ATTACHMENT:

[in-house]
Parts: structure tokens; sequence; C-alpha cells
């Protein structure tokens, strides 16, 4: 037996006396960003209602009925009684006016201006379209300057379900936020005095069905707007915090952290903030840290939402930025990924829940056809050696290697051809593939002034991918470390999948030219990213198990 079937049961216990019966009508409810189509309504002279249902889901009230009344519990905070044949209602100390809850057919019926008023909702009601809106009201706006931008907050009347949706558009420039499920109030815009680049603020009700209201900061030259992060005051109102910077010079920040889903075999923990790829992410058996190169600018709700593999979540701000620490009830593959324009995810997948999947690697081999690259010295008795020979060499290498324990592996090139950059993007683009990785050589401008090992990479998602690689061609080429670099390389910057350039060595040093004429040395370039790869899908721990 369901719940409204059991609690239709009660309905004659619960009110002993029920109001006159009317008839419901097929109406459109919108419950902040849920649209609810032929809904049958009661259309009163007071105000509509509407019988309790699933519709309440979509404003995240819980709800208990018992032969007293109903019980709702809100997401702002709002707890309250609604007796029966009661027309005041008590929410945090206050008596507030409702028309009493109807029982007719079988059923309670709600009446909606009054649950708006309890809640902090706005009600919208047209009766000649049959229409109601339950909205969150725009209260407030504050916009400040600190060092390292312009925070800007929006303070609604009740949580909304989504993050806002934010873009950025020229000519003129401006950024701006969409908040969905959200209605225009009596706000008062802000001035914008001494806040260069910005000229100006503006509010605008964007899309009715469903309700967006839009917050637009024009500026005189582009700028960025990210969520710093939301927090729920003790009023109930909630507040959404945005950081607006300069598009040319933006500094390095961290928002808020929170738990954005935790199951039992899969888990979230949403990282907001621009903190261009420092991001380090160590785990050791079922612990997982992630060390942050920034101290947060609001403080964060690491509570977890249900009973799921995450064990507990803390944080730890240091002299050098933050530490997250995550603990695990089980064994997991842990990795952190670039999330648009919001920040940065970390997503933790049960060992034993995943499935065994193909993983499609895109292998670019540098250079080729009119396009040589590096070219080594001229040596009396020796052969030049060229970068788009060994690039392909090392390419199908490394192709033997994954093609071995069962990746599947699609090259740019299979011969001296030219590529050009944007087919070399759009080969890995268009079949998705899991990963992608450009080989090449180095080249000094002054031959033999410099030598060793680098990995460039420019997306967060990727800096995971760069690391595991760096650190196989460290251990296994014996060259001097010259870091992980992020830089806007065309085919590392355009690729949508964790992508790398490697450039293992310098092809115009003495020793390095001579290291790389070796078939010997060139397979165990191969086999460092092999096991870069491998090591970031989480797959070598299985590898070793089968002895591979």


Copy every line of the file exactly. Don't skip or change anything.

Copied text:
[in-house]
Parts: structure tokens; sequence; C-alpha cells
């Protein structure tokens, strides 16, 4: 037996006396960003209602009925009684006016201006379209300057379900936020005095069905707007915090952290903030840290939402930025990924829940056809050696290697051809593939002034991918470390999948030219990213198990 079937049961216990019966009508409810189509309504002279249902889901009230009344519990905070044949209602100390809850057919019926008023909702009601809106009201706006931008907050009347949706558009420039499920109030815009680049603020009700209201900061030259992060005051109102910077010079920040889903075999923990790829992410058996190169600018709700593999979540701000620490009830593959324009995810997948999947690697081999690259010295008795020979060499290498324990592996090139950059993007683009990785050589401008090992990479998602690689061609080429670099390389910057350039060595040093004429040395370039790869899908721990 369901719940409204059991609690239709009660309905004659619960009110002993029920109001006159009317008839419901097929109406459109919108419950902040849920649209609810032929809904049958009661259309009163007071105000509509509407019988309790699933519709309440979509404003995240819980709800208990018992032969007293109903019980709702809100997401702002709002707890309250609604007796029966009661027309005041008590929410945090206050008596507030409702028309009493109807029982007719079988059923309670709600009446909606009054649950708006309890809640902090706005009600919208047209009766000649049959229409109601339950909205969150725009209260407030504050916009400040600190060092390292312009925070800007929006303070609604009740949580909304989504993050806002934010873009950025020229000519003129401006950024701006969409908040969905959200209605225009009596706000008062802000001035914008001494806040260069910005000229100006503006509010605008964007899309009715469903309700967006839009917050637009024009500026005189582009700028960025990210969520710093939301927090729920003790009023109930909630507040959404945005950081607006300069598009040319933006500094390095961290928002808020929170738990954005935790199951039992899969888990979230949403990282907001621009903190261009420092991001380090160590785990050791079922612990997982992630060390942050920034101290947060609001403080964060690491509570977890249900009973799921995450064990507990803390944080730890240091002299050098933050530490997250995550603990695990089980064994997991842990990795952190670039999330648009919001920040940065970390997503933790049960060992034993995943499935065994193909993983499609895109292998670019540098250079080729009119396009040589590096070219080594001229040596009396020796052969030049060229970068788009060994690039392909090392390419199908490394192709033997994954093609071995069962990746599947699609090259740019299979011969001296030219590529050009944007087919070399759009080969890995268009079949998705899991990963992608450009080989090449180095080249000094002054031959033999410099030598060793680098990995460039420019997306967060990727800096995971760069690391595991760096650190196989460290251990296994014996060259001097010259870091992980992020830089806007065309085919590392355009690729949508964790992508790398490697450039293992310098092809115009003495020793390095001579290291790389070796078939010997060139397979165990191969086999460092092999096991870069491998090591970031989480797959070598299985590898070793089968002895591979």